After cooking your supper, and before putting the fire out, boil some water on the fire.
Once the water heats up, pour it into your metal water bottle or water bag then toss it into your sleeping bag. It will be toasty when you're ready to go to sleep.
- Do not use plastic bottles or any other plastic bits to avoid melting.
- Don't burn yourself. A single-walled metal bottle will burn your skin pretty quickly.
- Double-check your container and ensure that there are no leaks around the mouth. Wet sleeping bags and clothes will make your winter camp a bitter and cold experience.
3. Be wise in choosing and setting your camping site
Camp where the sun is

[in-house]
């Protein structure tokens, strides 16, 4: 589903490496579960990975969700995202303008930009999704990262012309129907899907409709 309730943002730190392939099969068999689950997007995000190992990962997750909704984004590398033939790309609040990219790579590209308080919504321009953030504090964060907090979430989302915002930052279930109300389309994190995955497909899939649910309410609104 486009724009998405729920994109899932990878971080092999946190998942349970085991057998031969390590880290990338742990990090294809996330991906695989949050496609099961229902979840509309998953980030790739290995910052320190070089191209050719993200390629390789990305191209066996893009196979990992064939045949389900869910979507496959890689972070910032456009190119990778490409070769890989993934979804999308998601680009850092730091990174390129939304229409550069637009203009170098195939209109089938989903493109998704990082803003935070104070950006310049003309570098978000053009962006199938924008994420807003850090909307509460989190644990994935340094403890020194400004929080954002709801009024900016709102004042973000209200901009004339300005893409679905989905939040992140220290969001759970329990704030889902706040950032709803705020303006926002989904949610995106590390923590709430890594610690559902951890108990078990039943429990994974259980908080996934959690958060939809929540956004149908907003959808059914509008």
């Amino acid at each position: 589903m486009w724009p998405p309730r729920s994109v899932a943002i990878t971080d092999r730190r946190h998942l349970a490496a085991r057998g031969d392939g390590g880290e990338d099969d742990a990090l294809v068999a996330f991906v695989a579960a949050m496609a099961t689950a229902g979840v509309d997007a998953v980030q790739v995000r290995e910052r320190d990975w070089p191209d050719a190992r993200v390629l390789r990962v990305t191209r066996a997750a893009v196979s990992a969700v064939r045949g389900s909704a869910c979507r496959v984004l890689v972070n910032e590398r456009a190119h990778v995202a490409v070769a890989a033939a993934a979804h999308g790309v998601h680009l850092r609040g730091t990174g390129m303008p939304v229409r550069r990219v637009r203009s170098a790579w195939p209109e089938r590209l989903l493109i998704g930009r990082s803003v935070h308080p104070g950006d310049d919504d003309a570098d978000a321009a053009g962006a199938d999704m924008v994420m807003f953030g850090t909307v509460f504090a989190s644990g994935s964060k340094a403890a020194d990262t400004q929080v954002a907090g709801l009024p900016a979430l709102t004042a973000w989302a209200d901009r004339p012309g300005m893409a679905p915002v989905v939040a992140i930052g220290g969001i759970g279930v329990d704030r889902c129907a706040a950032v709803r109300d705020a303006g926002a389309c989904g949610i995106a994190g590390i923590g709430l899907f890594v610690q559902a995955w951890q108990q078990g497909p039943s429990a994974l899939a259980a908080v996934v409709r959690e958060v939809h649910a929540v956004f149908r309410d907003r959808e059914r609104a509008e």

Be on the lookout for an opening in the forest canopy. Heat is rare in the winter – you'll want to expose your campsite to as much warmth as possible.
Camp where there are natural windbreakers, like trees, rocks, and natural topography. Avoid setting up on the edge of a clearing, as the wind can pick up across open areas. Instead, go a little deeper into the woods. If you can't find natural shelter, you can create your own with a vertically hung tarp.
Avoid snow-filled and dead or unstable branches
Be wary of dead or unstable trees since the excessive weight of the snow and ice can weaken the branch and cause an unexpected break - dropping its snow load on a sleeping hammock camper. Be sure to set up away from slopes that are at risk of an avalanche.
Allow some ventilation into your setup. We do not want moisture to condense inside our hammock. That can lead to a clammy feel in your sleeping bag.